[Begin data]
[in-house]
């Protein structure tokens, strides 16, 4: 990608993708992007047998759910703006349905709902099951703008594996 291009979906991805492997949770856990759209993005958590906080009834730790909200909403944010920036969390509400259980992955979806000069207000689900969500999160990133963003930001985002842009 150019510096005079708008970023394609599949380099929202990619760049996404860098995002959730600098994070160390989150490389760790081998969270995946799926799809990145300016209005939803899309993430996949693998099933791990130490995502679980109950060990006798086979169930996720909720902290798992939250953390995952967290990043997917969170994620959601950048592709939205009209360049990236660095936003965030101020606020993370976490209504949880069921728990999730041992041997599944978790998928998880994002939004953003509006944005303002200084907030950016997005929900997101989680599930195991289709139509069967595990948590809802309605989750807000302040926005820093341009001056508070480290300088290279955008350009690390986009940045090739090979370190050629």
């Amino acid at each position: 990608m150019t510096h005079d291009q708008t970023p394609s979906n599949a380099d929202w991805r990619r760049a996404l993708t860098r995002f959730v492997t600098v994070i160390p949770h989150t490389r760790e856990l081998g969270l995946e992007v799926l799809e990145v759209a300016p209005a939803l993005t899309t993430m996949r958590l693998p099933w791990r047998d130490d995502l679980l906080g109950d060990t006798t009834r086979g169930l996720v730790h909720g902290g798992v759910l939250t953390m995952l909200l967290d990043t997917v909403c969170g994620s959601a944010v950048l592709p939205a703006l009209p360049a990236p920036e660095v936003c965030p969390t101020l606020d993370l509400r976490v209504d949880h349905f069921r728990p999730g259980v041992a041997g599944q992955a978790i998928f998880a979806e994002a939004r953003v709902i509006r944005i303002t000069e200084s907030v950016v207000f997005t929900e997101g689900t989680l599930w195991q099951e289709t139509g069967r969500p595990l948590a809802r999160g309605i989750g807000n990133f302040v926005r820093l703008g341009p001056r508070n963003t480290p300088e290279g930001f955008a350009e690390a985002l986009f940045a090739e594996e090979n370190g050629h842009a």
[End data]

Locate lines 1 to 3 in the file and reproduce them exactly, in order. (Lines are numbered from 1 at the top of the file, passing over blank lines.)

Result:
[in-house]
């Protein structure tokens, strides 16, 4: 990608993708992007047998759910703006349905709902099951703008594996 291009979906991805492997949770856990759209993005958590906080009834730790909200909403944010920036969390509400259980992955979806000069207000689900969500999160990133963003930001985002842009 150019510096005079708008970023394609599949380099929202990619760049996404860098995002959730600098994070160390989150490389760790081998969270995946799926799809990145300016209005939803899309993430996949693998099933791990130490995502679980109950060990006798086979169930996720909720902290798992939250953390995952967290990043997917969170994620959601950048592709939205009209360049990236660095936003965030101020606020993370976490209504949880069921728990999730041992041997599944978790998928998880994002939004953003509006944005303002200084907030950016997005929900997101989680599930195991289709139509069967595990948590809802309605989750807000302040926005820093341009001056508070480290300088290279955008350009690390986009940045090739090979370190050629």
């Amino acid at each position: 990608m150019t510096h005079d291009q708008t970023p394609s979906n599949a380099d929202w991805r990619r760049a996404l993708t860098r995002f959730v492997t600098v994070i160390p949770h989150t490389r760790e856990l081998g969270l995946e992007v799926l799809e990145v759209a300016p209005a939803l993005t899309t993430m996949r958590l693998p099933w791990r047998d130490d995502l679980l906080g109950d060990t006798t009834r086979g169930l996720v730790h909720g902290g798992v759910l939250t953390m995952l909200l967290d990043t997917v909403c969170g994620s959601a944010v950048l592709p939205a703006l009209p360049a990236p920036e660095v936003c965030p969390t101020l606020d993370l509400r976490v209504d949880h349905f069921r728990p999730g259980v041992a041997g599944q992955a978790i998928f998880a979806e994002a939004r953003v709902i509006r944005i303002t000069e200084s907030v950016v207000f997005t929900e997101g689900t989680l599930w195991q099951e289709t139509g069967r969500p595990l948590a809802r999160g309605i989750g807000n990133f302040v926005r820093l703008g341009p001056r508070n963003t480290p300088e290279g930001f955008a350009e690390a985002l986009f940045a090739e594996e090979n370190g050629h842009a």